Thursday, December 31, 2009


The last day of the year finds Barry and I doing one of our little rituals. A few years (or a lifetime) ago when we were busy executive types we just ran out of time for Christmas cards. We started our own tradition that year of sending New Year cards instead. Not only does it take a load off in the lead up; but focuses us on wishes for happiness in the year ahead for our family and friends.

So today we both began making our cards (also a nice way to spend those sometimes odd days in between). In a moment of *madness* Barry went for white on white embossing, which has nothing to do with timber, rust or copper; whilst I stuck with a simple square and coloured design.

Barry embossed his on our printing press using a cut out plastic milk container template (and was apparently very pleased with the ragged edge look which he retained throughout).

I used a similar template to draw 4 squares, wrote the numbers and the Happy and then used watercolour pencils and water to colour in the boxes. I don't think I repeated any colour combination, and now we just have to sit and write to folk.

So as 2009 disappears and 2010 appears, my wish is for peace and happiness; health and harmony; fun times with families and friends; and many magic moments of creativity.

Wednesday, December 30, 2009

2009 favourites

I know that lists are ubiquitous this time of year - but if you're like me and love a list; then that's a fine thing! It has been a creative and successful year for me in many ways - so many opportunities to make things; lots of experimenting; lots of finding out what I really love and occasionally what sells.

I have enjoyed putting together my 10 favourite pieces (of my own work) for the year as I looked back through photos and remembered how they looked and how they made me feel. Most of them have gone to other homes so its nice to reflect on them, even if I can't see them again.

I smiled when I looked at the final selections - white on white as ever; simplicity; peace and gentleness; nearly all books; and most with words that matter to me.

This list is in alphabetical order only as I seriously couldn't play favourites!

1. Artemis - poem by Robyn Nugent

2. Cloisters of Iona (collaboration with Barry Smith)

3. Echoes of Edinburgh

4. Floral happiness - partial image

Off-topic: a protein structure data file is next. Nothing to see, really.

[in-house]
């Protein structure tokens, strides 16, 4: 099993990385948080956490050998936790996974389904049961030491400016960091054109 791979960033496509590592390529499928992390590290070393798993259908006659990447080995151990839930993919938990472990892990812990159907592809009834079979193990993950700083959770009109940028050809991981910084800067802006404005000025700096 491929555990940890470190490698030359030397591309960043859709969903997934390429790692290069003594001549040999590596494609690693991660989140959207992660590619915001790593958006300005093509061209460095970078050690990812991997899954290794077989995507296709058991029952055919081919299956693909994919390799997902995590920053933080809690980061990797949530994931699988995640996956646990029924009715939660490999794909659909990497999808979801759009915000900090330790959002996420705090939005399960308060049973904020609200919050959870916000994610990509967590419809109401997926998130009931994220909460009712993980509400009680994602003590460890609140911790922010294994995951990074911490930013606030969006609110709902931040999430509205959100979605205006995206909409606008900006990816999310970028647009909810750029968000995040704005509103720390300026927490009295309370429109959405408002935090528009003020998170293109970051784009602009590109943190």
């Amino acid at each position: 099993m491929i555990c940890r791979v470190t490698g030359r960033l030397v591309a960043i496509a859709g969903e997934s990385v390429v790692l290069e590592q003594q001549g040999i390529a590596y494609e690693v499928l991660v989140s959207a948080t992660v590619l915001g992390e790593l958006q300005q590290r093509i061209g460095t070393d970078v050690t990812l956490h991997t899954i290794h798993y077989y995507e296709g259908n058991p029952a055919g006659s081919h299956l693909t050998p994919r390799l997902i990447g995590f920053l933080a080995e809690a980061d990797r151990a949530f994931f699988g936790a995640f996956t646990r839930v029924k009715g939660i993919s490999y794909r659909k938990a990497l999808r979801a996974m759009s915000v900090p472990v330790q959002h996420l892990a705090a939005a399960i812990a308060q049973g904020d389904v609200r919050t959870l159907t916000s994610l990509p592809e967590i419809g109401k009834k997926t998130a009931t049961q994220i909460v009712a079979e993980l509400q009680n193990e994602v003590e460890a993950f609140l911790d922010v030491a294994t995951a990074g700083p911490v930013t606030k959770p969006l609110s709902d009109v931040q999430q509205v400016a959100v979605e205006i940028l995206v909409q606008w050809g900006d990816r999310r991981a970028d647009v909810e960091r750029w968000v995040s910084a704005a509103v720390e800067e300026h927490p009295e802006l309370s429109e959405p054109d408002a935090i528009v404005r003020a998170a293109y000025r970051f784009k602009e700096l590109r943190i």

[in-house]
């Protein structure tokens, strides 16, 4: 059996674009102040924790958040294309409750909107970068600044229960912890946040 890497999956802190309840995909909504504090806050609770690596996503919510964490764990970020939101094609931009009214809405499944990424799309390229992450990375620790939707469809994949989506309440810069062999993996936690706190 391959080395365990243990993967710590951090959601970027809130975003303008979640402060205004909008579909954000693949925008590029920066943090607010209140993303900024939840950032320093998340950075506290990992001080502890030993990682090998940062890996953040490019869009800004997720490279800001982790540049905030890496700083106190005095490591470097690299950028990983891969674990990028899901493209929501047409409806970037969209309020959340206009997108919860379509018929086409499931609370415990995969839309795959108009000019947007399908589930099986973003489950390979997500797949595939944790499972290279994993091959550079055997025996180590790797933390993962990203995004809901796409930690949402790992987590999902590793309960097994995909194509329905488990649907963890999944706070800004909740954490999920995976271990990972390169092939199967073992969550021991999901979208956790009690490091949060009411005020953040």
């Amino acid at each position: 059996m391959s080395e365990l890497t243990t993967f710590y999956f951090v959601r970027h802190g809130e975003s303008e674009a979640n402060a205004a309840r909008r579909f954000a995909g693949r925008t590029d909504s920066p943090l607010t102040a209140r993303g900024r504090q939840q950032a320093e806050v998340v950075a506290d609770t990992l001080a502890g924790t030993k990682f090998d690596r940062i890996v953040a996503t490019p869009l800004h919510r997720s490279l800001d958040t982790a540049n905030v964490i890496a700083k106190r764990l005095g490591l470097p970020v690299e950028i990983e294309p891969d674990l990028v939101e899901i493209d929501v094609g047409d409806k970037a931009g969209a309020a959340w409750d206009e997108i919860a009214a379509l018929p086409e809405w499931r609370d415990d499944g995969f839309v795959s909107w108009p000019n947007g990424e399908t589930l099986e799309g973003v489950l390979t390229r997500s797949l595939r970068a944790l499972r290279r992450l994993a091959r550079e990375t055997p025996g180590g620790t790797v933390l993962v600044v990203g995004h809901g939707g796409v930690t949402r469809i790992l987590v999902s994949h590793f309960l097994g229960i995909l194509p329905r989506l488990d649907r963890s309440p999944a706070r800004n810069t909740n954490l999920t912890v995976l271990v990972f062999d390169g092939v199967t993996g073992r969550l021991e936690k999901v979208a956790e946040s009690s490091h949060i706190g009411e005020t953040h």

5. I come to quiet knowings...

6. Peace in your pocket...

7. Peace is every step

8. Phrases of the Moon - poetry by Robyn Nugent

9. Shine

10. Silences - poetry by Gershon Holtz

Thursday, December 24, 2009

A special book

Barry and I have been collaborating on a special artists book for my parents. They are both celebrating 70 year birthdays so we decided to give them a joint gift. As a starting point we used a set of Tabernacle doors from a decommissioned and deconsecrated Catholic church - the metal and Gothic nature of them was so beautiful. Barry's blog probably best describes what he did with them to make them look even better.

We placed them onto a wedge of rose gum timber and I then went away to design the insides and write some words. The Scottish island of Iona has a special place in my parent's hearts, so I used some words and images from the Cloisters of Iona Abbey - a very special place.

The cloisters have four sides - East, South, West and North and a meditative walk through them brings you quietly back to the beginning point. The carvings reflect birds or plants of Iona, Scotland or the Holy Land and I used some verses of the Cloister poem and wrote in uncial which has links to Scotland and those times. The Book of Kells has links to Iona as well.

Here is the finished product - we were both proud of the outcome and pleased that it was welcomed warmly to its new home yesterday.

Tuesday, December 22, 2009

Christmas box

I have made a few gifts this year for Christmas so can't show many of them until they have been received and opened. I can however show this one because my dear friend couldn't wait until Christmas to open it!

He is a collector of Tibetan art and earlier in the year showed me this beautiful set of Tsakli cards he had received. Tsakli are Tibetan initiation cards which usually involve a drawing/painting on one side and some calligraphy on the reverse. I thought at the time they deserved a box for safekeeping so we took some measurements and I came home and ages later made a box and popped it in the post.

Here is an example of the tsakli with measuring tape and shadows (it was after dinner & wine after all); and some images of the finished box. The good news is the box works - the tsaklis fit and all is well! The box is decorated with some Buddha figures we found in Thailand and brought home and gilded ever so slightly with gold leaf.

Sunday, December 20, 2009

Christmas Colour

Christmas is nearly always colour-coordinated in the Dempster-Smith household (as the Smith part has come to accept).

This year we are hitting it with intense purple and blue which has worked out to be a stunning combination. My Christmas Day outfit will also match this theme (which is too much information I expect).

In addition to colour themes, our decorations are strictly minimalist as evidenced by the tree below. I also collaged the tissue paper onto some card; and then initialled each tag which will hopefully identify the recipient.